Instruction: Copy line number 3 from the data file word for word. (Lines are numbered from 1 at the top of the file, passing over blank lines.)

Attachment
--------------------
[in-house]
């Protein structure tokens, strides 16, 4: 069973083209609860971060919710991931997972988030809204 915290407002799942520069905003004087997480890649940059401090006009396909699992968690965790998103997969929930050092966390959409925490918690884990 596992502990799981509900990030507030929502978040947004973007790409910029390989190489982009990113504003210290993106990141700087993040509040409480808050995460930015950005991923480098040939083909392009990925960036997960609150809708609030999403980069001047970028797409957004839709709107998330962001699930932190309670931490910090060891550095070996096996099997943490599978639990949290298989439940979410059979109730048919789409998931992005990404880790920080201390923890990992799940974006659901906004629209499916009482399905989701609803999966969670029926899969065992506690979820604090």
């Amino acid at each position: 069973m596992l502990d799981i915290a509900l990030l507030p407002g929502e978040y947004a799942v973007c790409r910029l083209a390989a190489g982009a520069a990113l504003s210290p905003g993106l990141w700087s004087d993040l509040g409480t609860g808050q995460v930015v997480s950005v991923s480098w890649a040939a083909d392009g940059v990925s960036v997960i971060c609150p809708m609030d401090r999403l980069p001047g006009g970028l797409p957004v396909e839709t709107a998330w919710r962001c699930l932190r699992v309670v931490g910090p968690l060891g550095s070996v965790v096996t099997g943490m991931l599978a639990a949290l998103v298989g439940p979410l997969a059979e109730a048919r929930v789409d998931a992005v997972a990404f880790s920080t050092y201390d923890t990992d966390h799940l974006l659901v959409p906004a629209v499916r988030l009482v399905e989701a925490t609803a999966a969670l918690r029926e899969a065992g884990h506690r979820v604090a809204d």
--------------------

């Amino acid at each position: 069973m596992l502990d799981i915290a509900l990030l507030p407002g929502e978040y947004a799942v973007c790409r910029l083209a390989a190489g982009a520069a990113l504003s210290p905003g993106l990141w700087s004087d993040l509040g409480t609860g808050q995460v930015v997480s950005v991923s480098w890649a040939a083909d392009g940059v990925s960036v997960i971060c609150p809708m609030d401090r999403l980069p001047g006009g970028l797409p957004v396909e839709t709107a998330w919710r962001c699930l932190r699992v309670v931490g910090p968690l060891g550095s070996v965790v096996t099997g943490m991931l599978a639990a949290l998103v298989g439940p979410l997969a059979e109730a048919r929930v789409d998931a992005v997972a990404f880790s920080t050092y201390d923890t990992d966390h799940l974006l659901v959409p906004a629209v499916r988030l009482v399905e989701a925490t609803a999966a969670l918690r029926e899969a065992g884990h506690r979820v604090a809204d």